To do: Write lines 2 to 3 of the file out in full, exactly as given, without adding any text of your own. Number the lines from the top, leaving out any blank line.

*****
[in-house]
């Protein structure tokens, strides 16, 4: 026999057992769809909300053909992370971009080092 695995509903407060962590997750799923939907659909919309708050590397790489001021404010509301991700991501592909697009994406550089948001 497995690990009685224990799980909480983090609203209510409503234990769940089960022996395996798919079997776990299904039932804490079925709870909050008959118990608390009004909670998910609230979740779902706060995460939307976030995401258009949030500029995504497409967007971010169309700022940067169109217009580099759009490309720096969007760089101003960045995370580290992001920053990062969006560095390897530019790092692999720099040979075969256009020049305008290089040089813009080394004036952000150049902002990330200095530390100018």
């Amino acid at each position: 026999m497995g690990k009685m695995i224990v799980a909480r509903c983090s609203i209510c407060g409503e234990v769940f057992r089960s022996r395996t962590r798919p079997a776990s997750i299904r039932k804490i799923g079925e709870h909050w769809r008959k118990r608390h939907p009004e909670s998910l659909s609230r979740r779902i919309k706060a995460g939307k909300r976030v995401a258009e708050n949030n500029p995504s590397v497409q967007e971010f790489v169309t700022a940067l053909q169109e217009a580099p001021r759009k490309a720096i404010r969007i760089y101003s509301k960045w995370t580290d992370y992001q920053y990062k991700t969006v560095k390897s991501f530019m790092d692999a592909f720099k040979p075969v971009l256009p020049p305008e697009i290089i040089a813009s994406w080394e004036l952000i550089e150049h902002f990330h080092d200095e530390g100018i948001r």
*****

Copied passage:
């Protein structure tokens, strides 16, 4: 026999057992769809909300053909992370971009080092 695995509903407060962590997750799923939907659909919309708050590397790489001021404010509301991700991501592909697009994406550089948001 497995690990009685224990799980909480983090609203209510409503234990769940089960022996395996798919079997776990299904039932804490079925709870909050008959118990608390009004909670998910609230979740779902706060995460939307976030995401258009949030500029995504497409967007971010169309700022940067169109217009580099759009490309720096969007760089101003960045995370580290992001920053990062969006560095390897530019790092692999720099040979075969256009020049305008290089040089813009080394004036952000150049902002990330200095530390100018």
């Amino acid at each position: 026999m497995g690990k009685m695995i224990v799980a909480r509903c983090s609203i209510c407060g409503e234990v769940f057992r089960s022996r395996t962590r798919p079997a776990s997750i299904r039932k804490i799923g079925e709870h909050w769809r008959k118990r608390h939907p009004e909670s998910l659909s609230r979740r779902i919309k706060a995460g939307k909300r976030v995401a258009e708050n949030n500029p995504s590397v497409q967007e971010f790489v169309t700022a940067l053909q169109e217009a580099p001021r759009k490309a720096i404010r969007i760089y101003s509301k960045w995370t580290d992370y992001q920053y990062k991700t969006v560095k390897s991501f530019m790092d692999a592909f720099k040979p075969v971009l256009p020049p305008e697009i290089i040089a813009s994406w080394e004036l952000i550089e150049h902002f990330h080092d200095e530390g100018i948001r």